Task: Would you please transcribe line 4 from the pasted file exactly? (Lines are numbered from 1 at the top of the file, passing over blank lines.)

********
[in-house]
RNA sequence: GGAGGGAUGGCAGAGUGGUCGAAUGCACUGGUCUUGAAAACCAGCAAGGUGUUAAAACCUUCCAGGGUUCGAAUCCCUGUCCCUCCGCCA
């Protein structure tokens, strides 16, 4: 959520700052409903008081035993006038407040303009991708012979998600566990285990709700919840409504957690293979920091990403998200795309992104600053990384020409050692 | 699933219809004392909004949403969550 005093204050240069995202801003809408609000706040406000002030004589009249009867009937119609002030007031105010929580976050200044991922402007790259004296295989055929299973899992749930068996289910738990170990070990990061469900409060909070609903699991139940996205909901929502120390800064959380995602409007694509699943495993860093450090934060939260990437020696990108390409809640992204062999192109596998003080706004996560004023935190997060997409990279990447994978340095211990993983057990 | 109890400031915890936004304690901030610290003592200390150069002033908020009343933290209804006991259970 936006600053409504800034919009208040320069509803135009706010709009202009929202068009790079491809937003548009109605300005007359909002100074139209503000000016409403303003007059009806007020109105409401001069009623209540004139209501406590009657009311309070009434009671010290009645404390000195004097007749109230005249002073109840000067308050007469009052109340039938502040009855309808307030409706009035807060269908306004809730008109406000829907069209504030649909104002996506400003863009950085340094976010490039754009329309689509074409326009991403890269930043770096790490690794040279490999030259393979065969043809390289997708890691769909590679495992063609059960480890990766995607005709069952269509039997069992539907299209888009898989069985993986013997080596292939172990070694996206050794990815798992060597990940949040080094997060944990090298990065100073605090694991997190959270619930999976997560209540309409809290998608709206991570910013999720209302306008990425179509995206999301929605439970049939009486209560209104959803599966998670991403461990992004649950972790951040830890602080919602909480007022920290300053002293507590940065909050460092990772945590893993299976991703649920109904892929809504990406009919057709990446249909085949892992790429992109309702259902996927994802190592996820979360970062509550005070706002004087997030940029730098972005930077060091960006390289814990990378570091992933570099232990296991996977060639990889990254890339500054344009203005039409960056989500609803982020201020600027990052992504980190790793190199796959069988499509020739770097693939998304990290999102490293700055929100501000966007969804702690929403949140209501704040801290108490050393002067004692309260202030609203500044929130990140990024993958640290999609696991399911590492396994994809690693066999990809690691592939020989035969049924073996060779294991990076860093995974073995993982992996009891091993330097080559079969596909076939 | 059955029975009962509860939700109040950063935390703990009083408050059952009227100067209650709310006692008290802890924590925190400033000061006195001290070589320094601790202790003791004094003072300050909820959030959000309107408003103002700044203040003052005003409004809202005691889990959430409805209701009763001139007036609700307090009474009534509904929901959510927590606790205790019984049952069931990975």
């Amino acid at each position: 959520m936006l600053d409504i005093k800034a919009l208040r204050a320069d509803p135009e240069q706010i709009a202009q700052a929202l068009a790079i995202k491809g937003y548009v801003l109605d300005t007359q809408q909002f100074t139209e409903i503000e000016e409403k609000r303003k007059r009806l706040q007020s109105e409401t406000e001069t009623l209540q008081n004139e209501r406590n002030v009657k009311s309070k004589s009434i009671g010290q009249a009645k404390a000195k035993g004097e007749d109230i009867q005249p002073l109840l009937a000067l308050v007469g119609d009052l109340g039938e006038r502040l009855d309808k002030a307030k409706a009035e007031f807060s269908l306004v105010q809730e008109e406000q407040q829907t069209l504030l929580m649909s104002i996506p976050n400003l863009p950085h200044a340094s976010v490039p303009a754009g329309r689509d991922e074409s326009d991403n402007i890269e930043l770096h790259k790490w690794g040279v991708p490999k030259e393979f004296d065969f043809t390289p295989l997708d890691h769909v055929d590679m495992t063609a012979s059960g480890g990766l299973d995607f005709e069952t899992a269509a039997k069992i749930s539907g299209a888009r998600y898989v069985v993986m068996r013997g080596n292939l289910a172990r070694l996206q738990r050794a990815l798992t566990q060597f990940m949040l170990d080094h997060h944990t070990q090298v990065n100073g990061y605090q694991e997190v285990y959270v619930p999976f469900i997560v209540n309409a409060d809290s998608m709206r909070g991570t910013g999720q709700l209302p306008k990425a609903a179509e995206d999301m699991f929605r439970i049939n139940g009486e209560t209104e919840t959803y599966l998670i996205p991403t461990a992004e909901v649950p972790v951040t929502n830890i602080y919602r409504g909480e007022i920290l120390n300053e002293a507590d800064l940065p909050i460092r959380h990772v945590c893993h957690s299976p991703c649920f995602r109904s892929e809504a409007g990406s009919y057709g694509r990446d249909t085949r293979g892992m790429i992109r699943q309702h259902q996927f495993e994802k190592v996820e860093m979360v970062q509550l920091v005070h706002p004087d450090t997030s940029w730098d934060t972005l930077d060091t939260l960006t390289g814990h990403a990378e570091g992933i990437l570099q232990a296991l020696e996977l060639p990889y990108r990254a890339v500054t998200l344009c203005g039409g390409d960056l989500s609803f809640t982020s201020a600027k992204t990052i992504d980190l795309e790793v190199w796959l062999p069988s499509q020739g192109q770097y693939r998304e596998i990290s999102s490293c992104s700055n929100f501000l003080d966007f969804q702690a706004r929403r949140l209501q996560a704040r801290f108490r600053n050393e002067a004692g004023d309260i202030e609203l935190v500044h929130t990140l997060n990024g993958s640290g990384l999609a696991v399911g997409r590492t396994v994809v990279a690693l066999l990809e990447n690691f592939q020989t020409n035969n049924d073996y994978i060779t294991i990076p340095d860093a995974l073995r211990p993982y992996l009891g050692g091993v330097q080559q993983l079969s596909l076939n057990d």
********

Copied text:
């Amino acid at each position: 959520m936006l600053d409504i005093k800034a919009l208040r204050a320069d509803p135009e240069q706010i709009a202009q700052a929202l068009a790079i995202k491809g937003y548009v801003l109605d300005t007359q809408q909002f100074t139209e409903i503000e000016e409403k609000r303003k007059r009806l706040q007020s109105e409401t406000e001069t009623l209540q008081n004139e209501r406590n002030v009657k009311s309070k004589s009434i009671g010290q009249a009645k404390a000195k035993g004097e007749d109230i009867q005249p002073l109840l009937a000067l308050v007469g119609d009052l109340g039938e006038r502040l009855d309808k002030a307030k409706a009035e007031f807060s269908l306004v105010q809730e008109e406000q407040q829907t069209l504030l929580m649909s104002i996506p976050n400003l863009p950085h200044a340094s976010v490039p303009a754009g329309r689509d991922e074409s326009d991403n402007i890269e930043l770096h790259k790490w690794g040279v991708p490999k030259e393979f004296d065969f043809t390289p295989l997708d890691h769909v055929d590679m495992t063609a012979s059960g480890g990766l299973d995607f005709e069952t899992a269509a039997k069992i749930s539907g299209a888009r998600y898989v069985v993986m068996r013997g080596n292939l289910a172990r070694l996206q738990r050794a990815l798992t566990q060597f990940m949040l170990d080094h997060h944990t070990q090298v990065n100073g990061y605090q694991e997190v285990y959270v619930p999976f469900i997560v209540n309409a409060d809290s998608m709206r909070g991570t910013g999720q709700l209302p306008k990425a609903a179509e995206d999301m699991f929605r439970i049939n139940g009486e209560t209104e919840t959803y599966l998670i996205p991403t461990a992004e909901v649950p972790v951040t929502n830890i602080y919602r409504g909480e007022i920290l120390n300053e002293a507590d800064l940065p909050i460092r959380h990772v945590c893993h957690s299976p991703c649920f995602r109904s892929e809504a409007g990406s009919y057709g694509r990446d249909t085949r293979g892992m790429i992109r699943q309702h259902q996927f495993e994802k190592v996820e860093m979360v970062q509550l920091v005070h706002p004087d450090t997030s940029w730098d934060t972005l930077d060091t939260l960006t390289g814990h990403a990378e570091g992933i990437l570099q232990a296991l020696e996977l060639p990889y990108r990254a890339v500054t998200l344009c203005g039409g390409d960056l989500s609803f809640t982020s201020a600027k992204t990052i992504d980190l795309e790793v190199w796959l062999p069988s499509q020739g192109q770097y693939r998304e596998i990290s999102s490293c992104s700055n929100f501000l003080d966007f969804q702690a706004r929403r949140l209501q996560a704040r801290f108490r600053n050393e002067a004692g004023d309260i202030e609203l935190v500044h929130t990140l997060n990024g993958s640290g990384l999609a696991v399911g997409r590492t396994v994809v990279a690693l066999l990809e990447n690691f592939q020989t020409n035969n049924d073996y994978i060779t294991i990076p340095d860093a995974l073995r211990p993982y992996l009891g050692g091993v330097q080559q993983l079969s596909l076939n057990d």